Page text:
• Voices for Agrarian Life

Wired to be Outside by Rev. Charles Mackley

Originating in Japan, the practice of Shinrin-Yoku, translated “forest bathing”, is designed to foster health of body, mind and soul. The practice of forest bathing is as simple as being placed in the great out-of-doors, in a green place, soaking in the sights, smells and sound of God’s good creation. This not-so-new idea can be linked to our history that took place in another outdoor paradise.

In Genesis, Chapter 2, we read, “Then the Lord God planted a garden in Eden in the east, and there he placed the man he had made. The Lord God made all sorts of trees grow up from the ground. The trees were beautiful and produced delicious fruit. In the middle of the garden he placed the tree of life and the tree of the knowledge of good and evil. A river watered the garden…. The Lord placed the man in the Garden of Eden to tend and watch over it…” And then woman was likewise created to be a partner in the enjoyment of the green trees and plants of that lush, fruitful garden.

How often did Jesus of Nazareth use creation as a springboard for understanding the goodness and provision of the One God he called Father. Some of the phrases recorded state, “Look at the birds of the air”, “Look at the lilies of the field and how they grow”, “Look at the fig tree”, “Look at the fields ready for harvest”. Jesus was steeped in this world that God had made. He was inspired by it, learned from it, found rest and respite in it.

Amongst the many titles written in the well-known magazine, THE NATIONAL GEOGRAPHIC, one specifically caught my attention. It stated, “WE ARE WIRED TO BE OUTSIDE”. Results of a study tell us that Americans spend about 90 percent of their time indoors and roughly 5 percent enclosed in a motor vehicle. That leaves a small 5 percent of a person’s time left over for outdoor activities. So what gets lost when humans keep themselves distanced from God’s creation? Scientific evidence increasingly tells us that it is human well-being that is sacrificed.

For example:

  • Do you want to energize your brain at the top of the morning? Evidence points to the importance of spending at least twenty minutes in the open air and is just as effective in boosting brain power as a cup of coffee, if not more.

  • Surgery patients found they were less stressed and experienced reduced levels of pain when exposed to sunlight.

  • Scientists believe that breathing in certain varieties of airborne chemicals, created by plants, spur more production of white blood cells, which in turn boost our immunity to disease and resistance to infection.

  • Studies show that being outdoors significantly reduces the stresses of social pressure and anxiety that weaken human bodies with high-blood pressure, rapid heart rate, high cholesterol, muscle tension and compromised immunity.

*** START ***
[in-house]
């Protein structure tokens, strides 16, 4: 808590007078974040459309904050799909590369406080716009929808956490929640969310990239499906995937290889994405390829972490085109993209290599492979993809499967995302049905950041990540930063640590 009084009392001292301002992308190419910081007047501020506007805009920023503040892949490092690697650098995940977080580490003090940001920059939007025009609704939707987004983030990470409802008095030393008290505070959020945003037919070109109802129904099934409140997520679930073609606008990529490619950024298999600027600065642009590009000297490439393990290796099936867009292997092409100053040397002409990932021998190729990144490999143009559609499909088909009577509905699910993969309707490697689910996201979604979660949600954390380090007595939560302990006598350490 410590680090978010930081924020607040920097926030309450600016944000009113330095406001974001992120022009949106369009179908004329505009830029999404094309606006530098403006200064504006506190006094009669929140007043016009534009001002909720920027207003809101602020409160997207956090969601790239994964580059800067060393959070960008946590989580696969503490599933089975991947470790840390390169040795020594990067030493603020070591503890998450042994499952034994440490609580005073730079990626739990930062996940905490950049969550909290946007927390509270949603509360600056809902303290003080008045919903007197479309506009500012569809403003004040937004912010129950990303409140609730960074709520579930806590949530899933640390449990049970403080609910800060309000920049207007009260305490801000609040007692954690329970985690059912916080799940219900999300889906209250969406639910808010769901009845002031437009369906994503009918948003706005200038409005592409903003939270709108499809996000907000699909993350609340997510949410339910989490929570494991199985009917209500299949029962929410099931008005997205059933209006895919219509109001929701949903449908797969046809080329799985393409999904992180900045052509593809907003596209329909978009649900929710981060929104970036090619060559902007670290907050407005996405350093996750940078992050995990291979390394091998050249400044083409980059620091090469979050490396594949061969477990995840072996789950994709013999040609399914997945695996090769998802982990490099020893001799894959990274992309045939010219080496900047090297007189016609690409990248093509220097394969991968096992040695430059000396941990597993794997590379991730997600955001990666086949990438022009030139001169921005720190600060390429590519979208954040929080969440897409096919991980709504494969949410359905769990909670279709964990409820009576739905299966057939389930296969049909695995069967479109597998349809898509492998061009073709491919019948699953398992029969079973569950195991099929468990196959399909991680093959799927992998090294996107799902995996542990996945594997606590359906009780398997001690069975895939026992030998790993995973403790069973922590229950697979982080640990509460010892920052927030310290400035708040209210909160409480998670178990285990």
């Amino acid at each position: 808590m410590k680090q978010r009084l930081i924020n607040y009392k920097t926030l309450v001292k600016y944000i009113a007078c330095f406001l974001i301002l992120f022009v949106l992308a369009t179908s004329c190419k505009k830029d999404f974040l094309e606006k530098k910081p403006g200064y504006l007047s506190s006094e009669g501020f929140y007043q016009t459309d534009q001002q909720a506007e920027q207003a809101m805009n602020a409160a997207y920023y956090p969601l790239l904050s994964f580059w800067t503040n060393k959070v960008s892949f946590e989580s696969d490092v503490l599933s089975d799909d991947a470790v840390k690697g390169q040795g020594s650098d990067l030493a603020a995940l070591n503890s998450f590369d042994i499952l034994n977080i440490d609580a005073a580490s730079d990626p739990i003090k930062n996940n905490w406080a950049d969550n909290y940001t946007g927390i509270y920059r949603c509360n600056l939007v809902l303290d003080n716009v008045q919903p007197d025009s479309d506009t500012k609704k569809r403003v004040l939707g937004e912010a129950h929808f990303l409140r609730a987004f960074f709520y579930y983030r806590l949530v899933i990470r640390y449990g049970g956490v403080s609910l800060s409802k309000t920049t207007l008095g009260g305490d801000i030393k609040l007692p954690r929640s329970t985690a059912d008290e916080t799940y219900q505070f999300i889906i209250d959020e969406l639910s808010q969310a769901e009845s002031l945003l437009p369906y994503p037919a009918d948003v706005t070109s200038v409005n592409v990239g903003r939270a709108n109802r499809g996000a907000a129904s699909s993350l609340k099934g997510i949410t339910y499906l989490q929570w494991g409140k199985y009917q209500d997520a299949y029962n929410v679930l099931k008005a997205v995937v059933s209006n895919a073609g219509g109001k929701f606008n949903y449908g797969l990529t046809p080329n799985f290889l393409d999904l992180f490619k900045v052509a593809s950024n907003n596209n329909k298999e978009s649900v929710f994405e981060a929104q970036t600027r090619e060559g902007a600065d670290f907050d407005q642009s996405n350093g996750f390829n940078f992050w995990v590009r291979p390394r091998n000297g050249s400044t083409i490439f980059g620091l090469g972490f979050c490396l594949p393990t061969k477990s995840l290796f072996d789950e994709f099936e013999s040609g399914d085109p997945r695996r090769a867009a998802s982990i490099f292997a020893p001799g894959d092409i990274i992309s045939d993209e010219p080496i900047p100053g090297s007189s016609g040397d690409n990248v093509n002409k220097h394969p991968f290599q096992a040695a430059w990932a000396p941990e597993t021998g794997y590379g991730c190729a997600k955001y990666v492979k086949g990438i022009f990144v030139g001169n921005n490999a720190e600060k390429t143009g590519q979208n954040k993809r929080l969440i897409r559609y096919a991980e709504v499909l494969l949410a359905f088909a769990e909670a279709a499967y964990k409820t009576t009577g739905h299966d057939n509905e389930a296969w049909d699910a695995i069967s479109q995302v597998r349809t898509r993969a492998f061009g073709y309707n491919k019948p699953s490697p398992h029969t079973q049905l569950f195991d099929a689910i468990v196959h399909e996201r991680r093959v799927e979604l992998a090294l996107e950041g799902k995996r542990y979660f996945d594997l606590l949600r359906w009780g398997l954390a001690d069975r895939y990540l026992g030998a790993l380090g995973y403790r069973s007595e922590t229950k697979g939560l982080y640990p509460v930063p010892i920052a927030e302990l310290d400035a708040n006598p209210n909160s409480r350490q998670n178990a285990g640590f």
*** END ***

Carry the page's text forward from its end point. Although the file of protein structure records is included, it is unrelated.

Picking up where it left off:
• On a personal note, my best thinking and reflecting happen when I’m walking the C and O Canal or sitting under the shade trees at my favorite picnic area.

In a culture where mental health and anxiety disorders are degrading and damaging entire families and communities, there are more than a few voices demanding that something be done. Surely the remedies are complex and many faceted. But perhaps one relatively easy place to start would be to take ourselves out into the sights, sounds and smells of God’s green pastures, still waters and great forests.

Creation was made for us and for our well-being. It is my conviction that human health is diminished when we lose connection with the outdoor world that God has designated as our shelter and sanctuary. We were made to thrive in God’s natural world. We were meant to be in beautiful spaces such as those in which our Maryland forests, rivers, beaches, byways are firmly rooted. Look around, what are those special places left for us to enjoy in their natural state? They are bountiful throughout our grand world!

Outdoors is where I want to go when seeking to restore my soul, focus on my thoughts and communicate with the Lord. That is, I believe, how God intended it to be when he created our world and beheld its goodness. Walking upon soil or through the shade of a forest canopy is where one can surely experience the awe, mystery and grace of our Creator and the created. Here we can enjoy its benefits for the good of all mankind. After all, “WE ARE WIRED TO BE OUTSIDE!”

Reverend Charles M. Mackley received a Master of Divinity degree in 1984 from Lancaster Theological Seminary, in Lancaster, PA. Since then he’s served as pastor to a small congregation in a rural area near Frederick, MD, and as Associate Pastor of a large, urban congregation in Bethlehem, PA. Since taking over the pulpit at St. John’s in early 2001, he’s made his home in Washington County with wife, Melissa, and two children, Elizabeth and Christopher. When not doing ministry or shuttling two active teenagers from one activity or another, he enjoys reading for pleasure, not to mention hiking, biking, and running on either one of several trails that grace the Clear Spring area.

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